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16th of July 2018

Entertainment



Myuran Sukumaran's death-row paintings come to Bendigo

"We discussed that in depth and I promised to do my best get it out there ... I’ve posted the [exhibition] catalogue around the world to different leaders who I thought needed to see it. They don’t respond. I sent one to [President] Jokowi.”

Myuran Sukumaran in 2013.

Myuran Sukumaran in 2013.

Photo: Michael Bachelard

The context in which Sukumaran's art was produced is a visceral thread throughout the exhibition, which premiered last year at Campbelltown Arts Centre as part of Sydney Festival. Many of the works contain overt references to their creator’s imprisonment and impending execution.

“I can’t think of a more powerful anti-death penalty image made in the history of humankind,” says Quilty. But, he argues, the works hold their own.

“I think I probably underestimated how good the work was. It wasn’t until I opened the crates [of paintings] in my studio that I realised the possibility of how big a show this could be.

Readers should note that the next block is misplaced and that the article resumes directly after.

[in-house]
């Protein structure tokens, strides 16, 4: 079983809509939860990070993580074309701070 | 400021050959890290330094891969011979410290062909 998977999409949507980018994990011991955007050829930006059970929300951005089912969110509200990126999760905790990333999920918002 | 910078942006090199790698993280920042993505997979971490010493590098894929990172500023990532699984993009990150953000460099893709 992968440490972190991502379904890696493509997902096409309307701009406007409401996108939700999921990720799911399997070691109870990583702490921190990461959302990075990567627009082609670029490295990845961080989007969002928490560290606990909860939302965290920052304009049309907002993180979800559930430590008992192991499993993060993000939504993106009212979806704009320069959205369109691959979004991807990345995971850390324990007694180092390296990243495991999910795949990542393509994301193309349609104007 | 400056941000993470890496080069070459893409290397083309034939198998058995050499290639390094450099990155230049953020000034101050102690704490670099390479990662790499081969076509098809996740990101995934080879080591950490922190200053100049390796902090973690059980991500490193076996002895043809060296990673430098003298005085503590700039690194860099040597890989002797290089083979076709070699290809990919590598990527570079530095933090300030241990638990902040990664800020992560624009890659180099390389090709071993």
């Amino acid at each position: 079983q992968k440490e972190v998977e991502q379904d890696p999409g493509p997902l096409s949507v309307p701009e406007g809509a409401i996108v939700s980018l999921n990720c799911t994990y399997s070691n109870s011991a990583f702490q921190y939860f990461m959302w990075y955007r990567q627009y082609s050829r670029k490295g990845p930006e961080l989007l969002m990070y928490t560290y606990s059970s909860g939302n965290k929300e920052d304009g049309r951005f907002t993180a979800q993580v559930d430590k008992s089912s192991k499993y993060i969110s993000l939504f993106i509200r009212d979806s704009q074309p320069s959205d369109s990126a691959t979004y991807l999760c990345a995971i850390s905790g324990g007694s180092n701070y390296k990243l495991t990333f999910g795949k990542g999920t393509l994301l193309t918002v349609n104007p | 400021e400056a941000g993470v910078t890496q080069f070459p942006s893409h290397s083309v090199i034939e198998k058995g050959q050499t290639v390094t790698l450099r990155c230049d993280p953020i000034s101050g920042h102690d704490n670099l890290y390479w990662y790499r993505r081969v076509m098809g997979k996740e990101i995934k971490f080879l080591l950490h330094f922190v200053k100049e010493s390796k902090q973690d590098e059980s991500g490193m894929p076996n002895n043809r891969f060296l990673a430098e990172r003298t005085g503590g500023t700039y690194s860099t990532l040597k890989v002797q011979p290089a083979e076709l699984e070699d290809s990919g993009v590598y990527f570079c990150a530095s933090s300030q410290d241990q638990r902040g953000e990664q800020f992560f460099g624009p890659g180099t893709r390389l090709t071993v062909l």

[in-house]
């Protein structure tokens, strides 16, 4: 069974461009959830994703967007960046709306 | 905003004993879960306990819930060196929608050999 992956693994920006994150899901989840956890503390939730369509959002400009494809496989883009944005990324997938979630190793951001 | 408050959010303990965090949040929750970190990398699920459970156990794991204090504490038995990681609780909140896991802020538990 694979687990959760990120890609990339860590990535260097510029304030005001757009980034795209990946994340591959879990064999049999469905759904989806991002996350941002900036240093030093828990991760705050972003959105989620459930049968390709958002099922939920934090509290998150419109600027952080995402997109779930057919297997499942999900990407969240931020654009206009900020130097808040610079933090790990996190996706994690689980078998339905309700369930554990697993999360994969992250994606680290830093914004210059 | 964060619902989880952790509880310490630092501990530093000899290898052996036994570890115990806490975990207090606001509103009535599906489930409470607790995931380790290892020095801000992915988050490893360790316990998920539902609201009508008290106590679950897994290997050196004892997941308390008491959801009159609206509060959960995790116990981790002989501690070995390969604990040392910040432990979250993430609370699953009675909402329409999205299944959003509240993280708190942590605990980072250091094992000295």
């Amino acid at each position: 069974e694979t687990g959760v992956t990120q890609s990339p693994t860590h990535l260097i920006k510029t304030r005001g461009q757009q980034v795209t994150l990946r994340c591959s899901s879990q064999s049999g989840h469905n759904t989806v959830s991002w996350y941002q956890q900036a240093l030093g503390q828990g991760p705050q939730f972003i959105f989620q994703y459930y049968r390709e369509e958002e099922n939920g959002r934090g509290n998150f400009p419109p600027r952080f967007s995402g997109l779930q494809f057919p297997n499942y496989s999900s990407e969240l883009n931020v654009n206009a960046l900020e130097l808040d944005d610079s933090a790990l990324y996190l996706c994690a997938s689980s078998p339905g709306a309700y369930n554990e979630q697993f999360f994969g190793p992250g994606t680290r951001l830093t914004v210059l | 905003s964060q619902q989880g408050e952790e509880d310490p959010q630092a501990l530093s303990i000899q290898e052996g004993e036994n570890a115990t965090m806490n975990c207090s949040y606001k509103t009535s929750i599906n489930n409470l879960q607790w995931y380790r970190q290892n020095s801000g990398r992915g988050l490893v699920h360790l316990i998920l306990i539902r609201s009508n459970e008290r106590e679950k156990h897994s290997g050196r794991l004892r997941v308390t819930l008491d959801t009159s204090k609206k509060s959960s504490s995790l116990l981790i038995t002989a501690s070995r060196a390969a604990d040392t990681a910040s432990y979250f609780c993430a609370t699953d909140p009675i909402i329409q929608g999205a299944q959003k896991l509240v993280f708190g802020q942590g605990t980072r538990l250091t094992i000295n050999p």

“People were saying [Sukumaran's interest in painting] was made up to try and gain sympathy, to try save his own life. It’s such a load of crap. You can see in the exhibition how much work he did and how he was obsessed with his own art practice, like I am obsessed with my own art practice.”

Ben Quilty with Myuran Sukumaran's paintings.

Ben Quilty with Myuran Sukumaran's paintings.

Photo: Daniel Boud

Quilty's influence is apparent Sukumaran's paintings. But Campbelltown Arts Centre director Michael Dagostino, who co-curated the exhibition with Quilty, says Sukumaran was clearly beginning to establish his own style in the last six months of his life. The pieces produced in his final hours – as he painted all through the night – are the most powerful.

“About 20 works were painted in his last 72 hours, the majority of them self-portraits," says Dagostino. "It’s kind of weird, [this selection] doesn’t feel rushed, it doesn’t feel unfinished. They are quite settled as paintings and there is a real sadness to them, because he’s always looking back at you.”

The exhibition also features works from other artists responding to Sukumaran’s story, including Abdul-Rahman Abdullah, Megan Cope, Jagath Dheerasekara, Khaled Sabsabi and Matthew Sleeth.

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